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Hypothesized mechanisms for US safety in numbers

June 9, 2016

Hypothesized mechanisms for “safety in numbers”

Safety in numbers is a cycling safety rule that says that the more people ride bikes, the safer each rider will be. Hypothesized mechanisms include (1) driver familiarity – because drivers more often see bikes on the road, they become better-trained to see them on the road and (2) driver empathy – because so many drivers also ride bikes, they are more aware-of/concerned-about bicycle safety issues. (Here’s a nice pile of pointers to papers, tracked down by a real live researcher.)

I think both of these mechanisms are entirely possible, but riding an actual bike in actual traffic in actual crowds of cyclists, I’ve noticed what looks like other ways that greater numbers provide safety. In at least one case I’ve captured it on video. The difference between these mechanisms and the others that are hypothesized is that they are extremely short term – “safety in numbers” can appear whenever there is a biking crowd and disappear as soon as it disperses. These are also somewhat more likely in crowded urban areas and depend somewhat on the existence of traffic jams.

The first mechanism I might call “schooling” (after Bike Snob’s “shoaling” and “salmoning”). Bikes riding in a line are schooling, and for several common cycling hazards, most of the risk is borne by the lead fish, and the rest get a free ride. If someone in a parked car is not looking for bikes and is about to open their door, but then a bike zips by, it’s not unreasonable that they would be startled, and maybe then look to see if it was clear – and if the bikes are schooling, all the followers get the benefit of that. The dooring risk is almost entirely on the lead cyclist. Similarly, cars pulling into or across traffic represent a threat only to the lead cyclist, and very little to the ones in the rear. A line of bikes is also somewhat protective against right hooks, since those usually occur when a driver thinks they can overtake a bike and turn right, or forgets the presence of a single bike. With a line of bikes, once the first is across the side street, it is obvious to the driver that a right turn is not possible.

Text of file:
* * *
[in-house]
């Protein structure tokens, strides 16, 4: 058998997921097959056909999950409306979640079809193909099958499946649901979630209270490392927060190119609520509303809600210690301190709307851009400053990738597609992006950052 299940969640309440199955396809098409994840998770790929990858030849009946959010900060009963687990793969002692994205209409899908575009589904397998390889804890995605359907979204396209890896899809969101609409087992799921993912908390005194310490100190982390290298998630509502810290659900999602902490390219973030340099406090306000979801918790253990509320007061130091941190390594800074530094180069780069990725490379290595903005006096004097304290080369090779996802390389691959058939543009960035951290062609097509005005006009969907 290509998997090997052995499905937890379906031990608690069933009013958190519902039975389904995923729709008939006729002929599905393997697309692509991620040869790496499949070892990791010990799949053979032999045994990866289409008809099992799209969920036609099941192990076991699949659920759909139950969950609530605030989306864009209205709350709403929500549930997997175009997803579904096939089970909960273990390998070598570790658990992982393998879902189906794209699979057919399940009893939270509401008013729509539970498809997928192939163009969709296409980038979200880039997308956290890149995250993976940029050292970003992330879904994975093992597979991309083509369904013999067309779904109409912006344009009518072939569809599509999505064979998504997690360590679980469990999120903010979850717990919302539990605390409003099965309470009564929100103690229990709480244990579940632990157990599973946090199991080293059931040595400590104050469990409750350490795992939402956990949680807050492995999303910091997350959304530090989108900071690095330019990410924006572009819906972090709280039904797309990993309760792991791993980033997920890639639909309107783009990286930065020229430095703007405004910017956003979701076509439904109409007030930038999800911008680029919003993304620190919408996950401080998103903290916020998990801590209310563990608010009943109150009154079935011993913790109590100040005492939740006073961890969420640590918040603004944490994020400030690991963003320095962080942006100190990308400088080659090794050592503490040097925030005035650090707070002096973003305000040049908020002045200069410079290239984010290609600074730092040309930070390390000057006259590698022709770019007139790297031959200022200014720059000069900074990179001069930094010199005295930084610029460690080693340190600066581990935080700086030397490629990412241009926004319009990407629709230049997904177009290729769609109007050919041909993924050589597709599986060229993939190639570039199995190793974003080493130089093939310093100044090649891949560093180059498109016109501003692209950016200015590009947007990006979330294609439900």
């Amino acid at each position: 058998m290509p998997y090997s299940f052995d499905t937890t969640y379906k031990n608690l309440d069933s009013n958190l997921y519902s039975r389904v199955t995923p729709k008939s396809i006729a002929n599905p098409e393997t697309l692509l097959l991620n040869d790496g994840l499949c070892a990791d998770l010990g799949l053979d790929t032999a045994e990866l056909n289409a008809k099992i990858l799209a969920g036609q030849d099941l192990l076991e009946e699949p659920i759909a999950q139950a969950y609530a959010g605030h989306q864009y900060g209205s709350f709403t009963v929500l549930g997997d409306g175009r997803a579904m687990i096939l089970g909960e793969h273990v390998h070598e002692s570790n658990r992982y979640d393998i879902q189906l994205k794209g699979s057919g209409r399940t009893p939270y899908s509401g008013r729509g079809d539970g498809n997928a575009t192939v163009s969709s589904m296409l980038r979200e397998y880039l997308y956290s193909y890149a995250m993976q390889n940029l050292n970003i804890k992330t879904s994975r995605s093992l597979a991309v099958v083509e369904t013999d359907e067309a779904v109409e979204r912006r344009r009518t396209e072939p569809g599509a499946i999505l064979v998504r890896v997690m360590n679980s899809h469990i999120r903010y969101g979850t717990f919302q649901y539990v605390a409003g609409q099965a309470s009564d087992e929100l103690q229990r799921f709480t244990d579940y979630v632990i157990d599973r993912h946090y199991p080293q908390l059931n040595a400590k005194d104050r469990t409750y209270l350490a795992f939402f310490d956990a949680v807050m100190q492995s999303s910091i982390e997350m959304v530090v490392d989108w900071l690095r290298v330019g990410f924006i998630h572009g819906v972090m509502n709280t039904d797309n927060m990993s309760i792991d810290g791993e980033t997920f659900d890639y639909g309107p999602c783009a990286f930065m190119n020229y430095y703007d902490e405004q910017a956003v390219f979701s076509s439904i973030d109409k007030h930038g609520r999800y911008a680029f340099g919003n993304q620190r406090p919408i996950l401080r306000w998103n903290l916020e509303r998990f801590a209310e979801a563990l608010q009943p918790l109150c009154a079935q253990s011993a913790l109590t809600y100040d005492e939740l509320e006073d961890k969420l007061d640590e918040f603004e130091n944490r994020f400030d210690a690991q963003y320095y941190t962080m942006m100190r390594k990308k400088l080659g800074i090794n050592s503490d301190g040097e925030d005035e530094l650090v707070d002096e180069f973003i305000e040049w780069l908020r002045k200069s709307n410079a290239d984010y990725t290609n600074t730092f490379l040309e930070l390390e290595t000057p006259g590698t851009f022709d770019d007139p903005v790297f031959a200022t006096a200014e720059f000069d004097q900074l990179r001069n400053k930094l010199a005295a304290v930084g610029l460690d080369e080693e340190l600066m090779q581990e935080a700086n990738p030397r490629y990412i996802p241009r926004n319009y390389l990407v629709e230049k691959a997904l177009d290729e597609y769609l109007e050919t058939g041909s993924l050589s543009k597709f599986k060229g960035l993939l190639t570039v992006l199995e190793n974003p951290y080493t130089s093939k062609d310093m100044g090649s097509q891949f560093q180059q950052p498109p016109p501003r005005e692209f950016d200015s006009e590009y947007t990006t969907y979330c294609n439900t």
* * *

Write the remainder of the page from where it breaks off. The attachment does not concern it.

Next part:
A second method is less obvious, but safety decreases markedly in the range of speeds between the slowest and fastest typical commuters. A low-speed (below 10mph) crash is stupidly survivable; you can almost step off your bike as it falls down. A high-speed crash (above 20mph) is far more likely to send you to the hospital or worse. Bike lanes at rush hour tend to run single file for some distance, usually because the bikes are hemmed in between parked cars on the right and “parked” cars on the left. Inevitably, some riders will be slower than others, and the inability to pass then compels the would-be-faster riders behind to slow down until they can pass. This makes them safer, whether they like it or not. This, I’ve seen on video, where I play the role of impatient rider. The probability of this delay and the difficulty of passing both rise pretty quickly once there’s more than a couple of riders delayed behind a slow leader.